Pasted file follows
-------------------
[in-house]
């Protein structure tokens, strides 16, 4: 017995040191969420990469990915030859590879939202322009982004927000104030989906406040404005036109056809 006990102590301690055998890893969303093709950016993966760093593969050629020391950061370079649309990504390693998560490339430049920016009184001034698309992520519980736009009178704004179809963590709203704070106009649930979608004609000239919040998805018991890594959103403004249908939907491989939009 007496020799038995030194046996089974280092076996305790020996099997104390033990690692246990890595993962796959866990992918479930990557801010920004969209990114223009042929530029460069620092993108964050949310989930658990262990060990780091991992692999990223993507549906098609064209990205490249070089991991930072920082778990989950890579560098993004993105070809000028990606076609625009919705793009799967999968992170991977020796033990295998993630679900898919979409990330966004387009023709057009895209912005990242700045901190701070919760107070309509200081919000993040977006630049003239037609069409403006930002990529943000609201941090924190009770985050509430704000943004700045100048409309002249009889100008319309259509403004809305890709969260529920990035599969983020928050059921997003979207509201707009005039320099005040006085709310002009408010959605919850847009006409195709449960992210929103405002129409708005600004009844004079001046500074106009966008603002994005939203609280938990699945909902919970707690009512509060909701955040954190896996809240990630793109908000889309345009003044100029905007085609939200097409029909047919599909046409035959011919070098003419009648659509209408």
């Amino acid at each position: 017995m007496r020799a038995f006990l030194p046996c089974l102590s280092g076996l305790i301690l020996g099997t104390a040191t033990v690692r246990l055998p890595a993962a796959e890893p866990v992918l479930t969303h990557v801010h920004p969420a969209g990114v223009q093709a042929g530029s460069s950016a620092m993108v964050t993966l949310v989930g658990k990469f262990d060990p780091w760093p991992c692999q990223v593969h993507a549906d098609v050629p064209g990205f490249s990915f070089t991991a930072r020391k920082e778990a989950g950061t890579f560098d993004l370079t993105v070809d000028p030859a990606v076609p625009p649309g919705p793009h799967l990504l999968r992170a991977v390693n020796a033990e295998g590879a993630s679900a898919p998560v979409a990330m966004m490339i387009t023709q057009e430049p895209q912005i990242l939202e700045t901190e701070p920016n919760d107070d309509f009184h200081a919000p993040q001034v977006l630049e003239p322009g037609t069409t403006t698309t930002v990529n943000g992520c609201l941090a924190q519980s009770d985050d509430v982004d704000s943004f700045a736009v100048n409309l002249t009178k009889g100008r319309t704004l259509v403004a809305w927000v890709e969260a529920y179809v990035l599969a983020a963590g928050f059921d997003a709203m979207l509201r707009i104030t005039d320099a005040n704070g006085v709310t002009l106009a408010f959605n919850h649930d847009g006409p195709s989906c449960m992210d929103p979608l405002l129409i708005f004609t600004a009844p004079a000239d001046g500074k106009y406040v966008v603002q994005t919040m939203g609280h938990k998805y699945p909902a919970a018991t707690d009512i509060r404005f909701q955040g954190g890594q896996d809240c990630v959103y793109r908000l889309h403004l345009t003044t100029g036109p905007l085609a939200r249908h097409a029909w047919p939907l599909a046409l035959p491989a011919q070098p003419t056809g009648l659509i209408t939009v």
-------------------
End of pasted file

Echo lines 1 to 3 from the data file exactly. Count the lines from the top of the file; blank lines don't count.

[in-house]
């Protein structure tokens, strides 16, 4: 017995040191969420990469990915030859590879939202322009982004927000104030989906406040404005036109056809 006990102590301690055998890893969303093709950016993966760093593969050629020391950061370079649309990504390693998560490339430049920016009184001034698309992520519980736009009178704004179809963590709203704070106009649930979608004609000239919040998805018991890594959103403004249908939907491989939009 007496020799038995030194046996089974280092076996305790020996099997104390033990690692246990890595993962796959866990992918479930990557801010920004969209990114223009042929530029460069620092993108964050949310989930658990262990060990780091991992692999990223993507549906098609064209990205490249070089991991930072920082778990989950890579560098993004993105070809000028990606076609625009919705793009799967999968992170991977020796033990295998993630679900898919979409990330966004387009023709057009895209912005990242700045901190701070919760107070309509200081919000993040977006630049003239037609069409403006930002990529943000609201941090924190009770985050509430704000943004700045100048409309002249009889100008319309259509403004809305890709969260529920990035599969983020928050059921997003979207509201707009005039320099005040006085709310002009408010959605919850847009006409195709449960992210929103405002129409708005600004009844004079001046500074106009966008603002994005939203609280938990699945909902919970707690009512509060909701955040954190896996809240990630793109908000889309345009003044100029905007085609939200097409029909047919599909046409035959011919070098003419009648659509209408």
């Amino acid at each position: 017995m007496r020799a038995f006990l030194p046996c089974l102590s280092g076996l305790i301690l020996g099997t104390a040191t033990v690692r246990l055998p890595a993962a796959e890893p866990v992918l479930t969303h990557v801010h920004p969420a969209g990114v223009q093709a042929g530029s460069s950016a620092m993108v964050t993966l949310v989930g658990k990469f262990d060990p780091w760093p991992c692999q990223v593969h993507a549906d098609v050629p064209g990205f490249s990915f070089t991991a930072r020391k920082e778990a989950g950061t890579f560098d993004l370079t993105v070809d000028p030859a990606v076609p625009p649309g919705p793009h799967l990504l999968r992170a991977v390693n020796a033990e295998g590879a993630s679900a898919p998560v979409a990330m966004m490339i387009t023709q057009e430049p895209q912005i990242l939202e700045t901190e701070p920016n919760d107070d309509f009184h200081a919000p993040q001034v977006l630049e003239p322009g037609t069409t403006t698309t930002v990529n943000g992520c609201l941090a924190q519980s009770d985050d509430v982004d704000s943004f700045a736009v100048n409309l002249t009178k009889g100008r319309t704004l259509v403004a809305w927000v890709e969260a529920y179809v990035l599969a983020a963590g928050f059921d997003a709203m979207l509201r707009i104030t005039d320099a005040n704070g006085v709310t002009l106009a408010f959605n919850h649930d847009g006409p195709s989906c449960m992210d929103p979608l405002l129409i708005f004609t600004a009844p004079a000239d001046g500074k106009y406040v966008v603002q994005t919040m939203g609280h938990k998805y699945p909902a919970a018991t707690d009512i509060r404005f909701q955040g954190g890594q896996d809240c990630v959103y793109r908000l889309h403004l345009t003044t100029g036109p905007l085609a939200r249908h097409a029909w047919p939907l599909a046409l035959p491989a011919q070098p003419t056809g009648l659509i209408t939009v």